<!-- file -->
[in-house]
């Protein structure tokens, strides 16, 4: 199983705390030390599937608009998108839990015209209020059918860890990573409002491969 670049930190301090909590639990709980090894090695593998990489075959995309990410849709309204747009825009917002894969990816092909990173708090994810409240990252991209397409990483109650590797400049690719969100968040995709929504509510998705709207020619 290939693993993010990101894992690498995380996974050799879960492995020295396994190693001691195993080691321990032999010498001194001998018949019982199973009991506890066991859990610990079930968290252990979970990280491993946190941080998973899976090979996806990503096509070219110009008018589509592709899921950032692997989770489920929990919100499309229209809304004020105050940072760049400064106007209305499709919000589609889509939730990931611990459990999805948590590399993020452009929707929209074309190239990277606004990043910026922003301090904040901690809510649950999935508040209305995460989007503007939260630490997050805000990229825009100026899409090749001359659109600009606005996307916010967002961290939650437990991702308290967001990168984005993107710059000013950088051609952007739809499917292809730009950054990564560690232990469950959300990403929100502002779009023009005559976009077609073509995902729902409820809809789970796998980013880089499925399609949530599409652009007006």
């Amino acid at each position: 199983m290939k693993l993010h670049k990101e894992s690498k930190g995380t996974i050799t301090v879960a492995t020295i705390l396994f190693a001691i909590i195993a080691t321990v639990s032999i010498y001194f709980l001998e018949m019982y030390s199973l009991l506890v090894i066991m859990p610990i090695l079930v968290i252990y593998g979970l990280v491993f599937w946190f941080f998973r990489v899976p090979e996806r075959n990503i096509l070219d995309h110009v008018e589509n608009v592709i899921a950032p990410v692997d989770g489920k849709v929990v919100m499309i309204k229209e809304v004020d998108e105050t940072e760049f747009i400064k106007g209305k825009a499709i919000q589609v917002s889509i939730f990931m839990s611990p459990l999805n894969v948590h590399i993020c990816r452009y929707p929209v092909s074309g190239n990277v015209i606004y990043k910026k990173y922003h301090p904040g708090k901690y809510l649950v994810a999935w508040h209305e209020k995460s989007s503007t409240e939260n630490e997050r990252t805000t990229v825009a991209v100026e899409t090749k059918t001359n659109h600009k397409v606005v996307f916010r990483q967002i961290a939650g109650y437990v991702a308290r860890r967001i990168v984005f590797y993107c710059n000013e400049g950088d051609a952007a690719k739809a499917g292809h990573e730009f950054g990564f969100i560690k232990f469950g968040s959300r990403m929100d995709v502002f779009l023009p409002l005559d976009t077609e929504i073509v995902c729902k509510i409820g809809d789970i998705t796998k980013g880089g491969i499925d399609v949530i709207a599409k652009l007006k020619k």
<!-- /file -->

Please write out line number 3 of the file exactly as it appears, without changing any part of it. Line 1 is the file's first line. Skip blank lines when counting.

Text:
């Amino acid at each position: 199983m290939k693993l993010h670049k990101e894992s690498k930190g995380t996974i050799t301090v879960a492995t020295i705390l396994f190693a001691i909590i195993a080691t321990v639990s032999i010498y001194f709980l001998e018949m019982y030390s199973l009991l506890v090894i066991m859990p610990i090695l079930v968290i252990y593998g979970l990280v491993f599937w946190f941080f998973r990489v899976p090979e996806r075959n990503i096509l070219d995309h110009v008018e589509n608009v592709i899921a950032p990410v692997d989770g489920k849709v929990v919100m499309i309204k229209e809304v004020d998108e105050t940072e760049f747009i400064k106007g209305k825009a499709i919000q589609v917002s889509i939730f990931m839990s611990p459990l999805n894969v948590h590399i993020c990816r452009y929707p929209v092909s074309g190239n990277v015209i606004y990043k910026k990173y922003h301090p904040g708090k901690y809510l649950v994810a999935w508040h209305e209020k995460s989007s503007t409240e939260n630490e997050r990252t805000t990229v825009a991209v100026e899409t090749k059918t001359n659109h600009k397409v606005v996307f916010r990483q967002i961290a939650g109650y437990v991702a308290r860890r967001i990168v984005f590797y993107c710059n000013e400049g950088d051609a952007a690719k739809a499917g292809h990573e730009f950054g990564f969100i560690k232990f469950g968040s959300r990403m929100d995709v502002f779009l023009p409002l005559d976009t077609e929504i073509v995902c729902k509510i409820g809809d789970i998705t796998k980013g880089g491969i499925d399609v949530i709207a599409k652009l007006k020619k």